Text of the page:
- I for one think the message/error is pretty clear. You turned on an option to disallow the use of ++ . Then you used ++ . That seems unexpected to me. ItMessage 1 of 8 , Dec 13, 2010View SourceI for one think the message/error is pretty clear. You turned on an option to disallow the use of '++'. Then you used '++'. That seems 'unexpected' to me.
It is not the way in which you use '++' that is unexpected, but that you use it at all.
From: grahamj_42 [mailto:grahamj42@...]
Sent: Mon, 13 Dec 2010 15:55:32 +0100
Subject: Re: [jslint] Unexpected use of ++
--- In firstname.lastname@example.org, Brant Gurganus <brant@...> wrote:
> Besides what grahamj_42 indicated, citing a reference for a different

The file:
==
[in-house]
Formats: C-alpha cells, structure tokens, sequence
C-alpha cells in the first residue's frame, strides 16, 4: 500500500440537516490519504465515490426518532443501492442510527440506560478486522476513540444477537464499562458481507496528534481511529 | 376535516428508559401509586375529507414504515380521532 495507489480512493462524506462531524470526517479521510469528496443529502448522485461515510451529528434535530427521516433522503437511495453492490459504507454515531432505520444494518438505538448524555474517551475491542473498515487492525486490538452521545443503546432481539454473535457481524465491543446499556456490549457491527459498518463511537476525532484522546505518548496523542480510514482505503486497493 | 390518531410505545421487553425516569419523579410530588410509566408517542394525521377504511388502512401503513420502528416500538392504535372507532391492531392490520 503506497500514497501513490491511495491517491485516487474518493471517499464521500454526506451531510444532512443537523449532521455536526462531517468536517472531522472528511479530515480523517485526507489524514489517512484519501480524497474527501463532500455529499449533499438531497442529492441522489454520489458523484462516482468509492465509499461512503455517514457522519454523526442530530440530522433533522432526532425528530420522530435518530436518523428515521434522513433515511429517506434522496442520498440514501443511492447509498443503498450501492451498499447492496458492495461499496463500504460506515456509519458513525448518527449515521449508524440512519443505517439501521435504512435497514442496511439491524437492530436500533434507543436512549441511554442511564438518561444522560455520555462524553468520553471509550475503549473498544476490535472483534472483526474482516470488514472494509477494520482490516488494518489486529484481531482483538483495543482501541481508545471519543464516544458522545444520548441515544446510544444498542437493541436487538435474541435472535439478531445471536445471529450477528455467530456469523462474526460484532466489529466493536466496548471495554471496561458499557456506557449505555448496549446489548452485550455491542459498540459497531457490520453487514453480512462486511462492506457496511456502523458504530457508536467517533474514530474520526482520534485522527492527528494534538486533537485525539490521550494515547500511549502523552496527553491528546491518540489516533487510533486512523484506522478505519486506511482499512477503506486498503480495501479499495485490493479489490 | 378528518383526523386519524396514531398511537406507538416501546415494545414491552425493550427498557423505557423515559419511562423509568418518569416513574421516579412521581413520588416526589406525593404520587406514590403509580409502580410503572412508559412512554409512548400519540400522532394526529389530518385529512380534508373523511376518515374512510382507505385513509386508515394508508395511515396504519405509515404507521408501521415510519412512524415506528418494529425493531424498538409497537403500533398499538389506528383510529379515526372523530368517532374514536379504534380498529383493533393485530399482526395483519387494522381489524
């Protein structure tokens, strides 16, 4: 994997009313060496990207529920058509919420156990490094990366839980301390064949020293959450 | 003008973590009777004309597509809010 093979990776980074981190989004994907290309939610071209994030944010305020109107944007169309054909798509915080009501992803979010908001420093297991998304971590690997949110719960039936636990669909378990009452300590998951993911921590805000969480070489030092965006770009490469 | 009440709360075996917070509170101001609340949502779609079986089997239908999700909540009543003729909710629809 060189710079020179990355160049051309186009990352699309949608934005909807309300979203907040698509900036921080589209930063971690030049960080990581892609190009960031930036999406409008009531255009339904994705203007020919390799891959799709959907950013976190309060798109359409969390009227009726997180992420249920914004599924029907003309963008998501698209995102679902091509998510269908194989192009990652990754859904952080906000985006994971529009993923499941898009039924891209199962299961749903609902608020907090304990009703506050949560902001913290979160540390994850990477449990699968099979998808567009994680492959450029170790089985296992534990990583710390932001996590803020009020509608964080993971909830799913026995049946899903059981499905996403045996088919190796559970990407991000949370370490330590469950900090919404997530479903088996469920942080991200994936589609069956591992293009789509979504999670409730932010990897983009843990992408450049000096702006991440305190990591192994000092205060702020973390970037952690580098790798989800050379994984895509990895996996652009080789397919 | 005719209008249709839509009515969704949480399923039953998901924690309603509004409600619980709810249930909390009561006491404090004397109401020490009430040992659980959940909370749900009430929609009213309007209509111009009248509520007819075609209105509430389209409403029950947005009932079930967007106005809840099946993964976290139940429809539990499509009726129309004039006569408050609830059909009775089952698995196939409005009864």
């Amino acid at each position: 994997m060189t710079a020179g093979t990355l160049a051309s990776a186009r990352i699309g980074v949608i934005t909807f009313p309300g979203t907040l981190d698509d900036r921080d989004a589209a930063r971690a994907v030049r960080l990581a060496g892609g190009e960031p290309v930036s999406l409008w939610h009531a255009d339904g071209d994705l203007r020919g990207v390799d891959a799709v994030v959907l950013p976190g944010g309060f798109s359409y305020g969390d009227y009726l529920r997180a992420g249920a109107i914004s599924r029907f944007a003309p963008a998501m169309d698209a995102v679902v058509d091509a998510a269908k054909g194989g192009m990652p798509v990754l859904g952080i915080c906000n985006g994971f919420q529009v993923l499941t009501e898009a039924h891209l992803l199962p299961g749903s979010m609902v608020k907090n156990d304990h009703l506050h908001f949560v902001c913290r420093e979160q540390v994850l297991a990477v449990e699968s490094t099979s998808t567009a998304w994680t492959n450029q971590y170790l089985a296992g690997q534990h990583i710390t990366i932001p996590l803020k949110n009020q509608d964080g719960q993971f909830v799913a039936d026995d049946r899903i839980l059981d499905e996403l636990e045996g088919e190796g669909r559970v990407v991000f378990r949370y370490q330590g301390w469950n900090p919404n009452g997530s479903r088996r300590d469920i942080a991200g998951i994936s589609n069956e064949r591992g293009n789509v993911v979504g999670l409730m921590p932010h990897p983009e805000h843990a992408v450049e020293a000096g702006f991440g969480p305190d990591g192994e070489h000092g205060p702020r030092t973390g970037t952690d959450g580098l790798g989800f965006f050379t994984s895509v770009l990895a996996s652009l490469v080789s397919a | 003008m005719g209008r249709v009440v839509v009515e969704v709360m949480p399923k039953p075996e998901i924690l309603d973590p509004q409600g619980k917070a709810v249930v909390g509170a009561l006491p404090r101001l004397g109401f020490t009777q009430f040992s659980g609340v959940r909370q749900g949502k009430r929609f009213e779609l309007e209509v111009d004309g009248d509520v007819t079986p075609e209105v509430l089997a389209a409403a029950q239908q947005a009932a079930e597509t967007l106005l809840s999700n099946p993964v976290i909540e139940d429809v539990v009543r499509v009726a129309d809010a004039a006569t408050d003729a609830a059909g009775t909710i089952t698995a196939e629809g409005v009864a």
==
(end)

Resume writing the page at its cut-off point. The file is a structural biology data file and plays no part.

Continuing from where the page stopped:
> language doesn't make sense. If such a thing existed, cite K&R
> seen encourage bad practices. However, that's a discussion for some
> other list.
However, you missed the irony in my post. As anyone who has learned C finds this way of writing a loop natural, 'i++' is to be expected, and if JSLint doesn't like this perfectly unambiguous expression, it should criticise it in different terms.
[Non-text portions of this message have been removed]
> var i;
> for ( i=0 ; i<10 ; i++ )
> /* some code */
> The i++ here is straight from K&R C, and so should be expected! I
> haven't found a previous remark about this in the group, so is it a
> new feature?
One of the premises of a code quality tool is that there are features in languages that are problematic. The problem with bad parts isn't that they are useless, but that they are dangerous. They should be avoided if there are safer alternatives.
In my opinion, ++ and -- are dangerous. They have been implicated in some of the worst OS security bugs. And they seem to confuse people who sometimes use i++ when the mean ++i (as you just did). Confusion leads to bugs.
So JSLint has an option to warn when they are used. If you are wise, you will change your code to i += 1. But if you choose not to, then stop turning that option on.